Laughlin has described his theoretical position as " of extreme romanticism--the concept of "reality" as being, innately, mystery and magic; the intuitive awareness of the power of the "unknown" [emphasis by the author]."(7) Excerpts from Laughlin's own essays on his work best describe his beliefs and theories about his Third World of Photography: "The huge area covered by the inclusive term, 'The Third World of Photography', can be sub-divided into three modes of approaching reality: (1) The Poetic Approach; (2) The Surrealist Approach; (3) The Transcendence of the Object--because each of these modes, in a slightly different way, goes progressively further into the mystery of 'reality'. And all three modes have a common goal: the alteration of the 'reality' of the object (so as to indicate some of the limitations of our sense); the revelation of hidden realities and meanings in the most ordinary objects; the creation of a 'reality' more necessary to the human heart and the human mind...Instead of treating the object only in terms of design, texture, and tone...the object, additionally, [can] be treated in terms of inner perceptions and compulsions, in terms of intuition and symbolism...By this means, literary and poetic connotations [can] be added to the visual image in such a way that...they [form] a fusion with it, thus rendering the fused verbal-visual complex stronger..." (8) Laughlin believed that photographs should convey the photographer's way of seeing and should be clearly stamped with the artist's personality by the ways in which objects were treated.(9) "It is only when the photograph presents the object so that the meanings conveyed transcend the meaning of the object as a thing-in-itself that photography becomes art."(10) In his photography, Laughlin strove to tie together his interests in painting, poetry, psychology, and architecture. (1)Information on Laughlin's life and career has been compiled from the following sources: Clarence John Laughlin: The Personal Eye, Philadelphia Museum of Art, 1973; Douglas Davis, "New Orleans Ghosts", Newsweek, April 24, 1978, pp. 90-92; Clarence John Laughlin, "An Introduction to the Third World of Photography", Edward Weston and Clarence John Laughlin: An Introduction to the Third World of Photography, New Orleans Museum of Art, New Orleans, Louisiana, 1982, pp. 6-10; Charles Hagen, "Reviews: Clarence John Laughlin", Robert Miller Gallery, Artforum, December, 1985, p. 85; Allen Ellenzweig, "Clarence John Laughlin at Robert Miller", Art in America, February 1986, pp. 127-128; (2)Laughlin, 1982, p. 10 (3)For a complete list of Laughlin's publications and exhibitions see The Personal Eye, 1973, pp. 125-132 4)The Personal Eye, 1973, p. 13. "The mystery of time, the magic of light, the enigma of reality...are my constant themes and preoccupations. " (5)This information was provided in October, 1996 by Jude Solomon, librarian of the Historic New Orleans Collection, the archive for Laughlin's work. (6)For a complete list and descriptions of Laughlin's twenty-three categories, see The Personal Eye, 1973, pp. 116-125 (7)The Personal Eye, 1973, p. 14 (8)Laughlin, 1982, p. 10 (9)The Personal Eye, 1973, p. 13 (10)The Personal Eye, 1973, p. 13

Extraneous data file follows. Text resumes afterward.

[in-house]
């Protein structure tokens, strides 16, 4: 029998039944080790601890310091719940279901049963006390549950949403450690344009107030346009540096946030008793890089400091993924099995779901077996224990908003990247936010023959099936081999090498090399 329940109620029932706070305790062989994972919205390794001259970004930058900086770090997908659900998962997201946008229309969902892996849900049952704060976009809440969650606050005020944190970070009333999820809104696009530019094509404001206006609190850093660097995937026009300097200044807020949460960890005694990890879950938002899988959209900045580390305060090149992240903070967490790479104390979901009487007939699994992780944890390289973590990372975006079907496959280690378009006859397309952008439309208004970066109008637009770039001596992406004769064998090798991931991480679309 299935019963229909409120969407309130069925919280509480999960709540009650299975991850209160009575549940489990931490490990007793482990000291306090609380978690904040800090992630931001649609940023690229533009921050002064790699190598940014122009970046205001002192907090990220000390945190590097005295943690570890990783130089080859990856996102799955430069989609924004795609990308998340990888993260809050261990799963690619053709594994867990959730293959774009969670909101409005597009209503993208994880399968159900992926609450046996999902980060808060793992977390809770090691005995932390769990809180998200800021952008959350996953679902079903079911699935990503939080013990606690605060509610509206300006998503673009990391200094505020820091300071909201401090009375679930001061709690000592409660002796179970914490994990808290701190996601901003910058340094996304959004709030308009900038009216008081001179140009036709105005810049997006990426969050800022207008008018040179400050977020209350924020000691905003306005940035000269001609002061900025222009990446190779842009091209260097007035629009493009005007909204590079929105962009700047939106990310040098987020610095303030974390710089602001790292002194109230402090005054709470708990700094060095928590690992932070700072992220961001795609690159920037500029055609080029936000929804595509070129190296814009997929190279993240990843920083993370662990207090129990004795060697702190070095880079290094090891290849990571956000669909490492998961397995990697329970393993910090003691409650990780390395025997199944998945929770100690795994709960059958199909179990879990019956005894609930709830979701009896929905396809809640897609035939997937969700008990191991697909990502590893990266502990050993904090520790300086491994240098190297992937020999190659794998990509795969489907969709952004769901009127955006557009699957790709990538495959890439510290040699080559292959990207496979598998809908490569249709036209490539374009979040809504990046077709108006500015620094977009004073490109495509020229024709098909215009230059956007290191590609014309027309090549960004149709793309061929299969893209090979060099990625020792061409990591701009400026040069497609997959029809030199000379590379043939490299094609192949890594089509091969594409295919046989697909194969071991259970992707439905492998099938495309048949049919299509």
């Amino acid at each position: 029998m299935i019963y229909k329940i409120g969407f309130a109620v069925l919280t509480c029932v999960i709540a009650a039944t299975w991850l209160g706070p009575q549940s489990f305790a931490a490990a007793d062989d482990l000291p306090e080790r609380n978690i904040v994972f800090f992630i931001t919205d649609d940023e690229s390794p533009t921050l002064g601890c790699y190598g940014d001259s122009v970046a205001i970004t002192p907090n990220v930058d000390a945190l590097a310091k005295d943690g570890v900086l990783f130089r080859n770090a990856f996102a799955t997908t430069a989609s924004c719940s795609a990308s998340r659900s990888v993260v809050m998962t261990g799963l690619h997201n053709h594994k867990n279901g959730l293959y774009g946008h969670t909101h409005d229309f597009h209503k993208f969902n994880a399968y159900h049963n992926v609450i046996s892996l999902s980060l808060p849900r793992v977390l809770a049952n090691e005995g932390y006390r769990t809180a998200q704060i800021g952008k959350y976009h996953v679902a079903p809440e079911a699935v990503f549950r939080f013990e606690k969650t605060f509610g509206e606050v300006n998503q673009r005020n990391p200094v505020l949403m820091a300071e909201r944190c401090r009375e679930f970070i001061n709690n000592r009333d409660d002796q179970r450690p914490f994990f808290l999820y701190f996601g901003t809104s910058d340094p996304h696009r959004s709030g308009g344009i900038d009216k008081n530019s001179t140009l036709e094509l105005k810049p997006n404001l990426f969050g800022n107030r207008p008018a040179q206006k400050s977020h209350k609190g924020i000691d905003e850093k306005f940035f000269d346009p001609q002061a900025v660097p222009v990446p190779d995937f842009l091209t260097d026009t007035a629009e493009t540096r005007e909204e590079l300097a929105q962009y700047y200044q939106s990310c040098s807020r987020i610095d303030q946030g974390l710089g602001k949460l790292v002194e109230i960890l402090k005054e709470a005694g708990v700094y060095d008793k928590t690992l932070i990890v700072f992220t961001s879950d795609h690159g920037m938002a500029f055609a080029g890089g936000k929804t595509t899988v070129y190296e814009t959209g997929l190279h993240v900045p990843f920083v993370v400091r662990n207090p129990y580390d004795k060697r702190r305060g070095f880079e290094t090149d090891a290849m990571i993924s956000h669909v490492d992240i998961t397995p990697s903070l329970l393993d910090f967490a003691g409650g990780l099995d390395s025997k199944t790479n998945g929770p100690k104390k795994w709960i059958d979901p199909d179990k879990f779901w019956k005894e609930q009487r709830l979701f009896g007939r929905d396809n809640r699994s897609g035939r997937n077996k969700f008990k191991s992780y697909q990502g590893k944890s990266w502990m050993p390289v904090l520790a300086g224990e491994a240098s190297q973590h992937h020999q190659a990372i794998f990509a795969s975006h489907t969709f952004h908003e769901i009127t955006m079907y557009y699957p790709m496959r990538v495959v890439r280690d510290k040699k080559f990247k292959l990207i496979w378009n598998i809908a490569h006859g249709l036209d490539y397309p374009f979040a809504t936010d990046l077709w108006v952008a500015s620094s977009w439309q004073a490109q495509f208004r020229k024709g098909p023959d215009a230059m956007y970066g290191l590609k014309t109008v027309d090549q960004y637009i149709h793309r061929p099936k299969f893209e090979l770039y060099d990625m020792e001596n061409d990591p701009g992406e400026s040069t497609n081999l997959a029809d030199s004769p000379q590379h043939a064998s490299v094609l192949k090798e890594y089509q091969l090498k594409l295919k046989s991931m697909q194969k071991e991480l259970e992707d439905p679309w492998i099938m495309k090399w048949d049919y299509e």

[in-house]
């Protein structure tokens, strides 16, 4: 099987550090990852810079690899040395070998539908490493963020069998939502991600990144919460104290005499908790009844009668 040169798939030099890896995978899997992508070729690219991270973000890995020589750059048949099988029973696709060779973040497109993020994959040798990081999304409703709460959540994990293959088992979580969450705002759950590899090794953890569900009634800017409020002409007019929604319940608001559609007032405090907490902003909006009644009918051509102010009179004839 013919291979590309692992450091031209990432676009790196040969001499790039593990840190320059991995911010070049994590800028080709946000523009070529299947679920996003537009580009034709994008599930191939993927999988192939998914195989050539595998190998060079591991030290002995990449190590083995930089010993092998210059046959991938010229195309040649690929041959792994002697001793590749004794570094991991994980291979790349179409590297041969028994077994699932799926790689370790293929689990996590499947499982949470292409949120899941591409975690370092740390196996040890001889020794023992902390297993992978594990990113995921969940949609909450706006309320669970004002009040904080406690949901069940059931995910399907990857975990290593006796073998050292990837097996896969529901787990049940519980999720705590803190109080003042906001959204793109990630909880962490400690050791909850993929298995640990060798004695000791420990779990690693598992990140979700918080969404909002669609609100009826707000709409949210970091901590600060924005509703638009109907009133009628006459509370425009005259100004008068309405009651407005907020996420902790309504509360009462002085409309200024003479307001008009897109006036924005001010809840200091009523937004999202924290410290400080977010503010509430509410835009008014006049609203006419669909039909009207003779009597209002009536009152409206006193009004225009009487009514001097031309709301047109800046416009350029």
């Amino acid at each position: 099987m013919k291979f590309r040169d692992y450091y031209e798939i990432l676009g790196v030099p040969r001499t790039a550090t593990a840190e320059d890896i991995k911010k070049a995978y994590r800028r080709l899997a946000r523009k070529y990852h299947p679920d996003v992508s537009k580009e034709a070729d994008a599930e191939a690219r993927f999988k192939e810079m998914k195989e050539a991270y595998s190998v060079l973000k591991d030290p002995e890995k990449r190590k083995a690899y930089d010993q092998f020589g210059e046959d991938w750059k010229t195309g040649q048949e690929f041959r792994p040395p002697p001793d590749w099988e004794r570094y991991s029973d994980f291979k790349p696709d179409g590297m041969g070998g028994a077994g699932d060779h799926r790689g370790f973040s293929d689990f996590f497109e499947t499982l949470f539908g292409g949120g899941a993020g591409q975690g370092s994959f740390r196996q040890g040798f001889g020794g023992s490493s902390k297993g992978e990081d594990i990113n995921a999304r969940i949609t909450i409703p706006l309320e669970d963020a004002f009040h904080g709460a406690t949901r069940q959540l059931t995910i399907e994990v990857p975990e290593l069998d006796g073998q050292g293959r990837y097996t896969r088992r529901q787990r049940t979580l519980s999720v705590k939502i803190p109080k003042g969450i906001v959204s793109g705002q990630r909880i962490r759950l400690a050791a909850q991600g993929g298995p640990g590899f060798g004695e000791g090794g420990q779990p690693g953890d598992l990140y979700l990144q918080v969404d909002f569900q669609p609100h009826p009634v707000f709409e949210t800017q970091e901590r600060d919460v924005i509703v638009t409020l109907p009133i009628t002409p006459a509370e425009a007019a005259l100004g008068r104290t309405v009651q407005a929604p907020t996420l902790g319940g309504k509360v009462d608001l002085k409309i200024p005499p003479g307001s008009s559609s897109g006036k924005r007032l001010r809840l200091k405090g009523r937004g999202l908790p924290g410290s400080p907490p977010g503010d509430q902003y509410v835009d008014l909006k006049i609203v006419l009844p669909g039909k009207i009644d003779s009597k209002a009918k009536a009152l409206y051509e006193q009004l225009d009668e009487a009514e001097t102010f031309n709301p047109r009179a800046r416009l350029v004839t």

M. Bullock 10/09/96

Artist Objects

Your current search criteria is: Artist/Maker is "Clarence John Laughlin".